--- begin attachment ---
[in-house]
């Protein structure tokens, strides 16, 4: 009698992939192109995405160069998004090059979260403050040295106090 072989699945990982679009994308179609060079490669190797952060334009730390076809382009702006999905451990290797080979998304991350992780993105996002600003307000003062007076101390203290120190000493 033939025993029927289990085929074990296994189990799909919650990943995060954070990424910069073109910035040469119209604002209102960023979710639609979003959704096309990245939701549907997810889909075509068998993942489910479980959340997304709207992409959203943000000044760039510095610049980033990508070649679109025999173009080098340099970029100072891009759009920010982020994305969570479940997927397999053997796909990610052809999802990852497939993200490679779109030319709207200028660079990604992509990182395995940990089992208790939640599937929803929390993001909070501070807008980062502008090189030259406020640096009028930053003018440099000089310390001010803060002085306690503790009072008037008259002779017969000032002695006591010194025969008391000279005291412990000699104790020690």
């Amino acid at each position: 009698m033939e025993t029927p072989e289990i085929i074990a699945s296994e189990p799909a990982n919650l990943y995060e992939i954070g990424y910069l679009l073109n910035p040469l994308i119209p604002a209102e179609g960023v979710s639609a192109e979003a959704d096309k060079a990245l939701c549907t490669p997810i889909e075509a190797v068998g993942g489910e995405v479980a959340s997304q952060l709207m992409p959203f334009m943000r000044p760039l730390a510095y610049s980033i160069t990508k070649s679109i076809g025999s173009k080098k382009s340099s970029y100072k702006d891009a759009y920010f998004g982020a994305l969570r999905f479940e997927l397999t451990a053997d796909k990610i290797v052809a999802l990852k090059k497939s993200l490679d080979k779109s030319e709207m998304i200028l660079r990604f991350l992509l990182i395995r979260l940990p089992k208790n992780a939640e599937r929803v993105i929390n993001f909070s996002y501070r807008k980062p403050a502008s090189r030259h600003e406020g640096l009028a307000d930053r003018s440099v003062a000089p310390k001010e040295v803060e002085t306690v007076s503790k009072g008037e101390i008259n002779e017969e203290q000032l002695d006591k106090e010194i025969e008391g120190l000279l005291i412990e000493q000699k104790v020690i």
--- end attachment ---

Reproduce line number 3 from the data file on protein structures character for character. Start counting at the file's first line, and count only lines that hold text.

């Amino acid at each position: 009698m033939e025993t029927p072989e289990i085929i074990a699945s296994e189990p799909a990982n919650l990943y995060e992939i954070g990424y910069l679009l073109n910035p040469l994308i119209p604002a209102e179609g960023v979710s639609a192109e979003a959704d096309k060079a990245l939701c549907t490669p997810i889909e075509a190797v068998g993942g489910e995405v479980a959340s997304q952060l709207m992409p959203f334009m943000r000044p760039l730390a510095y610049s980033i160069t990508k070649s679109i076809g025999s173009k080098k382009s340099s970029y100072k702006d891009a759009y920010f998004g982020a994305l969570r999905f479940e997927l397999t451990a053997d796909k990610i290797v052809a999802l990852k090059k497939s993200l490679d080979k779109s030319e709207m998304i200028l660079r990604f991350l992509l990182i395995r979260l940990p089992k208790n992780a939640e599937r929803v993105i929390n993001f909070s996002y501070r807008k980062p403050a502008s090189r030259h600003e406020g640096l009028a307000d930053r003018s440099v003062a000089p310390k001010e040295v803060e002085t306690v007076s503790k009072g008037e101390i008259n002779e017969e203290q000032l002695d006591k106090e010194i025969e008391g120190l000279l005291i412990e000493q000699k104790v020690i």